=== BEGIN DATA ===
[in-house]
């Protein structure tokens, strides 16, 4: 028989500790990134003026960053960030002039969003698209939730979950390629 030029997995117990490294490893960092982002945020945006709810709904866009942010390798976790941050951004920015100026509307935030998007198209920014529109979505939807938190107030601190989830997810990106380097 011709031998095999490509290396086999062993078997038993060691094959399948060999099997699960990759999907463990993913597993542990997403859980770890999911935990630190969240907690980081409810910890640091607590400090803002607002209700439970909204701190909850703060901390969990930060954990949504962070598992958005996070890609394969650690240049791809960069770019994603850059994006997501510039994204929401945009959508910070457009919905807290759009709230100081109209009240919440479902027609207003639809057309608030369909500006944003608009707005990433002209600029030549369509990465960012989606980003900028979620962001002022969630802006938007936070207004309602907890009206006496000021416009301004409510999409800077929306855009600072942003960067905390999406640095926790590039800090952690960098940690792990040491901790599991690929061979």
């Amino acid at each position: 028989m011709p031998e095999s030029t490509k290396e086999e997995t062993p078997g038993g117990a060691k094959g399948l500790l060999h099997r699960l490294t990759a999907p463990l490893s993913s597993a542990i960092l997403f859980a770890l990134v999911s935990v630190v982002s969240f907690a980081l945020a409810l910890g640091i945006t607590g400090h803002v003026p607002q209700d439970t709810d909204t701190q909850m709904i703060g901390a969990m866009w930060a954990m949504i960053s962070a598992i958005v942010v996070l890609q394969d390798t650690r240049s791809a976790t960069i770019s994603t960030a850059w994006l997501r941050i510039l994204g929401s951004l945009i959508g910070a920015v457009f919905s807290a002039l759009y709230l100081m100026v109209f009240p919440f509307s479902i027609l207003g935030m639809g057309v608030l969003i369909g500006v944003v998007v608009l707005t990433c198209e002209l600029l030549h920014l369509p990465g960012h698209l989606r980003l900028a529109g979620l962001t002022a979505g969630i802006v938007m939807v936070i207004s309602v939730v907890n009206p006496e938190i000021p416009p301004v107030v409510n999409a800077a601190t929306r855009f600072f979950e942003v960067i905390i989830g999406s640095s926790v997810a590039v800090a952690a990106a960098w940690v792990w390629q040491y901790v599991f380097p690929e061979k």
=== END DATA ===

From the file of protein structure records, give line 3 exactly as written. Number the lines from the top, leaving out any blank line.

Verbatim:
């Amino acid at each position: 028989m011709p031998e095999s030029t490509k290396e086999e997995t062993p078997g038993g117990a060691k094959g399948l500790l060999h099997r699960l490294t990759a999907p463990l490893s993913s597993a542990i960092l997403f859980a770890l990134v999911s935990v630190v982002s969240f907690a980081l945020a409810l910890g640091i945006t607590g400090h803002v003026p607002q209700d439970t709810d909204t701190q909850m709904i703060g901390a969990m866009w930060a954990m949504i960053s962070a598992i958005v942010v996070l890609q394969d390798t650690r240049s791809a976790t960069i770019s994603t960030a850059w994006l997501r941050i510039l994204g929401s951004l945009i959508g910070a920015v457009f919905s807290a002039l759009y709230l100081m100026v109209f009240p919440f509307s479902i027609l207003g935030m639809g057309v608030l969003i369909g500006v944003v998007v608009l707005t990433c198209e002209l600029l030549h920014l369509p990465g960012h698209l989606r980003l900028a529109g979620l962001t002022a979505g969630i802006v938007m939807v936070i207004s309602v939730v907890n009206p006496e938190i000021p416009p301004v107030v409510n999409a800077a601190t929306r855009f600072f979950e942003v960067i905390i989830g999406s640095s926790v997810a590039v800090a952690a990106a960098w940690v792990w390629q040491y901790v599991f380097p690929e061979k």